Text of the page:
MW: I thought we had something special that time we had the thunderstorm delay, in 2008, and infield announcer Lewis Johnson did such a great job of keeping the crowd entertained for so long. Some fans on the backstretch had to evacuate and stand under the RFK Bridge for protection until the lightning stopped. We were just terrified that everyone was going to just go home and the meet was going to get canceled and all these awful things were going to happen, and basically everybody stayed because Usain Bolt and Tyson Gay were still coming. It was just one of those special nights.
Q: Didn’t a squirrel start running around the track?
MW: That’s what I mean about Lewis Johnson keeping the crowd going. With his commentary, that squirrel alone captivated the audience for five minutes. I think it got the second-loudest cheer of the night when it broke the finish line.
Q: Considering that Bolt broke the World Record in the 100 after that storm delay, I guess the crowd was glad it hung around.
MW: A couple of times we’ve had thunderstorms and after the storms had spectacular performances. Whether that’s coincidental or the whole atmosphere gets charged, I don’t know, but Meseret Defar broke the World Record there at 5000 meters after a thunderstorm the first year of the meet. That race was special, too. She was way off the pace until the last three laps and then just pulled it out.
Q: What are some of the issues around putting on an event in New York City?
MW: The logistics. If it rains, it becomes so much harder to get around the city. We’re working so hard to get in the landscape of the New York spring sports scene and it’s just hard to stand out in New York. We feel like we’re getting there. I think the meet has become the thing to do for people who have any appreciation of running track and field, but trying to promote a meet in New York is really hard. We don’t have the finances to compete with everything that’s going on in the city. It’s a lot of grass-roots work, and that’s a hard way to fill a stadium.
Q: What about the meet falling on Memorial Day weekend this year?
MW: This year will be a little more of a test. New York is one of those cities where people don’t really hang around on Memorial Day weekend. That’s one more challenge that we have this year, but that’s the way the Diamond League schedule came down. We’re reminding people that it’s a great way to kick off the summer. Go to the beach next weekend when it isn’t as crowded anyway! And I’ll say this, having the meet on Memorial Day weekend certainly hasn’t hurt the fields. These are the best fields I think we’ve ever had for our meet, from top to bottom.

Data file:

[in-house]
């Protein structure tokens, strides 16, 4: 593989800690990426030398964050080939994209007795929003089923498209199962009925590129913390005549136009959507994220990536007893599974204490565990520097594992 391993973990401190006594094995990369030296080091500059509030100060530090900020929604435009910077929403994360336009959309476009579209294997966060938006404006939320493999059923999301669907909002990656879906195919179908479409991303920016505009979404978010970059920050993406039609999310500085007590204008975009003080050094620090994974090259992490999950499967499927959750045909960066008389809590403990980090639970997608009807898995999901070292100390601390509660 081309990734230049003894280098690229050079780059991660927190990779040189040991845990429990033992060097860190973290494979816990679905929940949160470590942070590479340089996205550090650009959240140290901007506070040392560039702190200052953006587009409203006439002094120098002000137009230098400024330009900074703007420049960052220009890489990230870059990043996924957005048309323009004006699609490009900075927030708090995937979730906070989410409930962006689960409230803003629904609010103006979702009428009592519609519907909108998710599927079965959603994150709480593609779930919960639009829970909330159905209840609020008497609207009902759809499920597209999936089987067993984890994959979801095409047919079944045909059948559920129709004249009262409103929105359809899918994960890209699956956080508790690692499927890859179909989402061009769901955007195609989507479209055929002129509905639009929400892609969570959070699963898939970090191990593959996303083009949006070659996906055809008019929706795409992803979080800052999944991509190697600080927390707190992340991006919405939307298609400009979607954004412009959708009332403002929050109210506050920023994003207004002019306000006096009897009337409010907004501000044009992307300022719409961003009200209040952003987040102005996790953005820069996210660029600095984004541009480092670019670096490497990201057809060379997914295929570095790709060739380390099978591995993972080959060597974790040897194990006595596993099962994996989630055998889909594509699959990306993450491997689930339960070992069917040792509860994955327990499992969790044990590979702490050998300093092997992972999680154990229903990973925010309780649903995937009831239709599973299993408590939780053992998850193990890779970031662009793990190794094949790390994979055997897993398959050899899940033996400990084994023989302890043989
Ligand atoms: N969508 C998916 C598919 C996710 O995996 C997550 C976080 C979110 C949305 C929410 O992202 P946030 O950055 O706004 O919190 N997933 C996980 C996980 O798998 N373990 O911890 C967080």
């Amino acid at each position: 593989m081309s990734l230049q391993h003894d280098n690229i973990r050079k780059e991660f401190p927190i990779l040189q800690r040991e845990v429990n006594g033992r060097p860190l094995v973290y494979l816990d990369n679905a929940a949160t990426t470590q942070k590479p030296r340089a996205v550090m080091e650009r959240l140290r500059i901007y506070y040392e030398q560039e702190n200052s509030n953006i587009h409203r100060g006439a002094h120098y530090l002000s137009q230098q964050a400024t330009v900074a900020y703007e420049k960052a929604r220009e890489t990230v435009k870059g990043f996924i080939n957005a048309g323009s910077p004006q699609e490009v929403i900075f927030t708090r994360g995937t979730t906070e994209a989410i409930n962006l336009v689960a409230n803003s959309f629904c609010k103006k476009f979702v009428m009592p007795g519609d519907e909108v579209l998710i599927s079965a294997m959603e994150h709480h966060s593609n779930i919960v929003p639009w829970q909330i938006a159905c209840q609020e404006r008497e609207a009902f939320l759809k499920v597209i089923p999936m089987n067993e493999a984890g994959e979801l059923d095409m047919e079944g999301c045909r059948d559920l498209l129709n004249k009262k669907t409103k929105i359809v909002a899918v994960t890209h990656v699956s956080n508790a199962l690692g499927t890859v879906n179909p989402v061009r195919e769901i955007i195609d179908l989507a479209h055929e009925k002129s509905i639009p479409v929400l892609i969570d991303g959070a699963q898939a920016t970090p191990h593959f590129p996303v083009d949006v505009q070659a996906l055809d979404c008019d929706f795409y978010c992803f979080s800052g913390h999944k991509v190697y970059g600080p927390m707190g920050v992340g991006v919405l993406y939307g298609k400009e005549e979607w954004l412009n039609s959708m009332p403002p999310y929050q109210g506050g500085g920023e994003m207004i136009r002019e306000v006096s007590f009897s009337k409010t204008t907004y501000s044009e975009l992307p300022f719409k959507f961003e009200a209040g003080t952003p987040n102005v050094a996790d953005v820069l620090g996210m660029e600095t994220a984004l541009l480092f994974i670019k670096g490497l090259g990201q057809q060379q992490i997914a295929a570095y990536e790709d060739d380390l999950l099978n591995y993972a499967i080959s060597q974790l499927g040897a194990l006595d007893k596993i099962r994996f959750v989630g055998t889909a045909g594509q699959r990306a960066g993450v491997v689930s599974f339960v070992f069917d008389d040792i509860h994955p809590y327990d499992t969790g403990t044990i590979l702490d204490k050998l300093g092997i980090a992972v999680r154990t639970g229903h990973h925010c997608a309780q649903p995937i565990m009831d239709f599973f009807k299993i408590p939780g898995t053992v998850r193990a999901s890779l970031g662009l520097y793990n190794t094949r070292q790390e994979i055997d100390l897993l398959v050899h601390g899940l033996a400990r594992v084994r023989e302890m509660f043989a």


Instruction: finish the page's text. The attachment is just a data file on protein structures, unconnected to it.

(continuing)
Q: When the Diamond League was formed in 2010, the adidas Grand Prix became a charter member. How did that change things?
MW: We have a lot more field events; we have a lot more events that don’t tend to be dominated by Americans. I think the Diamond League shows in 132 countries, so it’s important for the league to showcase all the events in as equitable fashion as possible. The 100 meters is still the 100 meters, but it’s important to the sport that we highlight all the events. In our international broadcast every single Diamond League event at our meet is included, whether it’s the complete race or a highlight package. The challenge of having multiple long throws—discus, javelin—causes us to schedule some events outside of the live television window, which is frustrating for the athletes, for us, and for the fans, but that’s the reality. We can’t hold seven field events in a two-hour window. There simply isn’t room on the infield.
Q: What is the hardest part about putting on the event? What’s the easiest part?
MW: The easiest part now is recruiting the athletes. The Diamond League has done a good job of putting itself on the schedules of most of the major athletes. The league has become a major part of the sport. A lot of athletes want to run. The hardest part is being able to accommodate them all, really.